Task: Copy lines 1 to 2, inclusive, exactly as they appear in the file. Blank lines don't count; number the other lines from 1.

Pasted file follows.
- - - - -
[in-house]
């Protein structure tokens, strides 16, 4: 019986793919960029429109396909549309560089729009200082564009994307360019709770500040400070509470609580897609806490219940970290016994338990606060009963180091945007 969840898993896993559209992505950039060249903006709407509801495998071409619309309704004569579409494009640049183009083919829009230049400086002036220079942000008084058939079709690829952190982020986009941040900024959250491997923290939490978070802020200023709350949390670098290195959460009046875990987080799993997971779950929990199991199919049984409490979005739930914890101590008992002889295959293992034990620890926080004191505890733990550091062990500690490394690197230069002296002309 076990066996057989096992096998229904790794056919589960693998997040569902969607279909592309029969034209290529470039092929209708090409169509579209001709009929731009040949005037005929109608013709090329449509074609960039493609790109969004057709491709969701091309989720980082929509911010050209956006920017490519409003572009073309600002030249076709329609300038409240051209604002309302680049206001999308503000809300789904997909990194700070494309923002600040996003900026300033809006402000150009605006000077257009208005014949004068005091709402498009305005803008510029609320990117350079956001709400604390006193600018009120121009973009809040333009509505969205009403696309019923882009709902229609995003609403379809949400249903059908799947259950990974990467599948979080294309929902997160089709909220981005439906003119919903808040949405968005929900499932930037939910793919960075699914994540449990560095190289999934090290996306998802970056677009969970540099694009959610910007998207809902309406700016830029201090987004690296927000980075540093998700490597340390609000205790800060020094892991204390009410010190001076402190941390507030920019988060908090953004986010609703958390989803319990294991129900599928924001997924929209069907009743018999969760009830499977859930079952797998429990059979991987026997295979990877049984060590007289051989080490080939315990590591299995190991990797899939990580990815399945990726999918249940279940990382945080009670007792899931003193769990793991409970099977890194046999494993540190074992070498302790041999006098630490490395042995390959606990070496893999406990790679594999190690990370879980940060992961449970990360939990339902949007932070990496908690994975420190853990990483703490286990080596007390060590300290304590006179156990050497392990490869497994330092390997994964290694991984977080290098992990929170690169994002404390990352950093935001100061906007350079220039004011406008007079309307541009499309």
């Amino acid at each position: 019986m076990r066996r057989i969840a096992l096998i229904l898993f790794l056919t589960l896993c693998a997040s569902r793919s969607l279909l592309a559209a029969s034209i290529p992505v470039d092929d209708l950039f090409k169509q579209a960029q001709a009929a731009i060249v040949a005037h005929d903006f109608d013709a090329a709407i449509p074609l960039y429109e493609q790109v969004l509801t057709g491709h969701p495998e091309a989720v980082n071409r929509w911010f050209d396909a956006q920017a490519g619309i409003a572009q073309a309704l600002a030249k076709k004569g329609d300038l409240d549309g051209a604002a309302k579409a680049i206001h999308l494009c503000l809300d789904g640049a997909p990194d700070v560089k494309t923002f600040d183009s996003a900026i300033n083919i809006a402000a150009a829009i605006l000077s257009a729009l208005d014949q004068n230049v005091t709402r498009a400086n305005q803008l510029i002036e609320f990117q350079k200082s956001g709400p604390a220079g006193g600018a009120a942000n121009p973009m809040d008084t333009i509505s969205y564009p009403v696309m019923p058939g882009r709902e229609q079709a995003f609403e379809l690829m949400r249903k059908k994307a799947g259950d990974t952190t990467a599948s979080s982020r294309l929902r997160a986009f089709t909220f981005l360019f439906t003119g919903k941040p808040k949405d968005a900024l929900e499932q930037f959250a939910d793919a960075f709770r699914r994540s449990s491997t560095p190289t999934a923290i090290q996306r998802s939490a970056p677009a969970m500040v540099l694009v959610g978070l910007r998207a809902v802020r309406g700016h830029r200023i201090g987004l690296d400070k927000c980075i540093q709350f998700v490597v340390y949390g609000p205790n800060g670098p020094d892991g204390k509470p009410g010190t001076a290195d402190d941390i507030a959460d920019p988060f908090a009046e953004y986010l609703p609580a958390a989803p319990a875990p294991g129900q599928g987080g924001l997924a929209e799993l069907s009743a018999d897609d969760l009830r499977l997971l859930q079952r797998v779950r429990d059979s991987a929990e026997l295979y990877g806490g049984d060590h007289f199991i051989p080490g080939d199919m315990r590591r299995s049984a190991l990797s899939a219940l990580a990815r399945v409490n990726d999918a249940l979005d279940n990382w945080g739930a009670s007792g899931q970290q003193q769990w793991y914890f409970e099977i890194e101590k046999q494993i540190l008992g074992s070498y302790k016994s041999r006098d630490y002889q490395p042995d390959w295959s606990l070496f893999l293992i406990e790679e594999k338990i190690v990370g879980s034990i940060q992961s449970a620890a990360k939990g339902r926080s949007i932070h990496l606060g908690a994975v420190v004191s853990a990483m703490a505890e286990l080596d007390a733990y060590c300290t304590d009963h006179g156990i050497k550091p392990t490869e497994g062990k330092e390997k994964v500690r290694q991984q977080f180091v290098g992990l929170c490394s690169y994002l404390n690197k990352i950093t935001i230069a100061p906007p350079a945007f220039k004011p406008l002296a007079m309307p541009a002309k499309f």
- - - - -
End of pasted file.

[in-house]
């Protein structure tokens, strides 16, 4: 019986793919960029429109396909549309560089729009200082564009994307360019709770500040400070509470609580897609806490219940970290016994338990606060009963180091945007 969840898993896993559209992505950039060249903006709407509801495998071409619309309704004569579409494009640049183009083919829009230049400086002036220079942000008084058939079709690829952190982020986009941040900024959250491997923290939490978070802020200023709350949390670098290195959460009046875990987080799993997971779950929990199991199919049984409490979005739930914890101590008992002889295959293992034990620890926080004191505890733990550091062990500690490394690197230069002296002309 076990066996057989096992096998229904790794056919589960693998997040569902969607279909592309029969034209290529470039092929209708090409169509579209001709009929731009040949005037005929109608013709090329449509074609960039493609790109969004057709491709969701091309989720980082929509911010050209956006920017490519409003572009073309600002030249076709329609300038409240051209604002309302680049206001999308503000809300789904997909990194700070494309923002600040996003900026300033809006402000150009605006000077257009208005014949004068005091709402498009305005803008510029609320990117350079956001709400604390006193600018009120121009973009809040333009509505969205009403696309019923882009709902229609995003609403379809949400249903059908799947259950990974990467599948979080294309929902997160089709909220981005439906003119919903808040949405968005929900499932930037939910793919960075699914994540449990560095190289999934090290996306998802970056677009969970540099694009959610910007998207809902309406700016830029201090987004690296927000980075540093998700490597340390609000205790800060020094892991204390009410010190001076402190941390507030920019988060908090953004986010609703958390989803319990294991129900599928924001997924929209069907009743018999969760009830499977859930079952797998429990059979991987026997295979990877049984060590007289051989080490080939315990590591299995190991990797899939990580990815399945990726999918249940279940990382945080009670007792899931003193769990793991409970099977890194046999494993540190074992070498302790041999006098630490490395042995390959606990070496893999406990790679594999190690990370879980940060992961449970990360939990339902949007932070990496908690994975420190853990990483703490286990080596007390060590300290304590006179156990050497392990490869497994330092390997994964290694991984977080290098992990929170690169994002404390990352950093935001100061906007350079220039004011406008007079309307541009499309």